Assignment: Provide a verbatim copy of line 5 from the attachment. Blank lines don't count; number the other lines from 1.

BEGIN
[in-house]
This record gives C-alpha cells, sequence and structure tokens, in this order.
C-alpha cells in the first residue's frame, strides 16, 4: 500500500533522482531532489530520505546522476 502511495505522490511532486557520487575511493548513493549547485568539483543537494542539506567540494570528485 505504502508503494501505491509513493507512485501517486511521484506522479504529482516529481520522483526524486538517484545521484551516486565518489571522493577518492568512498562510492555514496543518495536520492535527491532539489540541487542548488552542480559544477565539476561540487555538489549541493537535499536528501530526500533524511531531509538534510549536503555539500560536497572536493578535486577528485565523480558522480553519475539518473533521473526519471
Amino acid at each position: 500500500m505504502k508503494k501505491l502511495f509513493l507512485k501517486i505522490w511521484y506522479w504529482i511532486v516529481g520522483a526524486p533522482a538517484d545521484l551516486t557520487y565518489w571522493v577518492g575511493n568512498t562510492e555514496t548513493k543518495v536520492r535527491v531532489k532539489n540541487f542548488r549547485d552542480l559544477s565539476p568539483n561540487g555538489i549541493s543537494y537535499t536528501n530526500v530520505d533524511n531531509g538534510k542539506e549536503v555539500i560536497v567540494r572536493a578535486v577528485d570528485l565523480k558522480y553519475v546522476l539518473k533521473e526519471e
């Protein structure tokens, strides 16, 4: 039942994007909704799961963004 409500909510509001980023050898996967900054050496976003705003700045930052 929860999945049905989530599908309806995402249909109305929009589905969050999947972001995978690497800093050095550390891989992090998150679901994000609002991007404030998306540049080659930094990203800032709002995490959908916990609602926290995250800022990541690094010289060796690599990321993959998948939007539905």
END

């Protein structure tokens, strides 16, 4: 039942994007909704799961963004 409500909510509001980023050898996967900054050496976003705003700045930052 929860999945049905989530599908309806995402249909109305929009589905969050999947972001995978690497800093050095550390891989992090998150679901994000609002991007404030998306540049080659930094990203800032709002995490959908916990609602926290995250800022990541690094010289060796690599990321993959998948939007539905």